Justice isn't always blind, but it looks in both directions
Seems the Supreme Court is one of the few institutions in the country that can be both right and wrong within the same 24 hour period. Within this 24 hour period the Supreme Court struck down a major section of the Voting Rights Act of 1965 and also struck down the Defense of Marriage Act of 1996. Very interesting.
Progressives were in a furry when it was announced that the Supreme Court struck down Section V, the key provision of the VRA. The provision made it mandatory for states with a history of racial segregation at the polls to have any changes in their voting laws pre-approved by the Justice Department. The Supreme Court has declared that unconstitutional by a 5-4 decision. All the conservatives on the court voted against the VRA provision.
The main reason for striking down Section V as described by the conservative justices was not really a legal argument, it was an argument of personal opinion in a way. Justices Roberts, Thomas, Scalia, Alito, and Kennedy basically expressed the opinion that “the country has changed” and that racism is no longer a major issue for us to worry about anymore.
This ruling ignores the fact that racism and discrimination are still problems in many parts of the United States, and that racist sentiments towards African Americans and now Latino Americans are not declining. Things have gotten better over the years, but much of the reason why things got better was because of the Civil Rights laws that were passed, Section V of the VRA playing a major part in helping to end unconstitutional restrictions at the polls for minorities.
Conservatives have wasted no time to take advantage of the ruling, Texas already confirming it will immediately implement its Voter ID laws and redistricting plans, now that it does not need Justice Department approval. The only power the DOJ has now is that it can only prosecute states once the polls are closed and discrimination can be proven after the fact.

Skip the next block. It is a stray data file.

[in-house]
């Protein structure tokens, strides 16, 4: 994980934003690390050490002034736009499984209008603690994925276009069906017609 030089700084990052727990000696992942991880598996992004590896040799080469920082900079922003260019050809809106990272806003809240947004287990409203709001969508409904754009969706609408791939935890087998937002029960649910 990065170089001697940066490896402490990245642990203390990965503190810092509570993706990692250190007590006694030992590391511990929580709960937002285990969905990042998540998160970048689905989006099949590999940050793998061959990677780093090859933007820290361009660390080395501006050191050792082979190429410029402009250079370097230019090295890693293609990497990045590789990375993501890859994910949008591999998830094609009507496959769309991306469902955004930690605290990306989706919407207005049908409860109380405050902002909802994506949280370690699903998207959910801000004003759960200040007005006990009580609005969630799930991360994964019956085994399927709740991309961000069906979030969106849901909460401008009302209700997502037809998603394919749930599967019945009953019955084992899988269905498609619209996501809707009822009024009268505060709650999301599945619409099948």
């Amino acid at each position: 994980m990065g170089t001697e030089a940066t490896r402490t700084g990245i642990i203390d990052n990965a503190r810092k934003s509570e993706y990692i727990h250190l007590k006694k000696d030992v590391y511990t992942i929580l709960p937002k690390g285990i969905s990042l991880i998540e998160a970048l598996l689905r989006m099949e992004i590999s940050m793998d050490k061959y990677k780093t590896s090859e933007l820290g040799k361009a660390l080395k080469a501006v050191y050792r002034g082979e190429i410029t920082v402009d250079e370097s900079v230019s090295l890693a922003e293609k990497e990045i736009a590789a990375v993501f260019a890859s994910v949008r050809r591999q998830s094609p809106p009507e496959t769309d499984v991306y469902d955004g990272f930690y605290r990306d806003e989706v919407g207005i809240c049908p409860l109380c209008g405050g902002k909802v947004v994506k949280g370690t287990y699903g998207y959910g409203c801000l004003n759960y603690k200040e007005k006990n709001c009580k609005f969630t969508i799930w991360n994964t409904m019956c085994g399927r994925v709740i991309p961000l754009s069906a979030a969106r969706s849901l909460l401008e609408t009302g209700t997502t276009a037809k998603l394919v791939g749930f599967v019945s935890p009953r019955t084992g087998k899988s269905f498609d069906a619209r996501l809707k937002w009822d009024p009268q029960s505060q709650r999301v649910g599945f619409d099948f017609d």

The Defense of Marriage Act was passed by Congress and signed by Bill Clinton in 1996, the law basically states that the federal government would not recognize same-sex couples. Therefore insurance, social security, or joint-tax return filings would not be valid at the federal level. It also stated that though a state can have same-sex marriage legal, other states do not have to recognize that marriage as valid.
DOMA’s most egregious aspect, Section 3, has now been ruled unconstitutional. This means that the federal government can now recognize same-sex couples for federal benefits, however states still have the right not to recognize same-sex marriages from other states.
It has been a legal whirlwind for the SCOTUS in the last 24 hours. On the one hand the court struck a major blow to voting rights here in America. On the other hand the court shot down a very discriminatory law in DOMA, but stopped short of legalizing gay marriage country wide.
In both of these cases the Supreme court didn’t rule in favor of the people. instead, they ruled in favor of states rights as if the constitution says “We the States” and not “We the People.
At any rate, it hard to see where the court will rule on various issues these days. This is the same court that ruled in favor of Citizens United, but also declared the Affordable Care Act constitutional. Justice isn’t always blind, but it tends to look in both directions.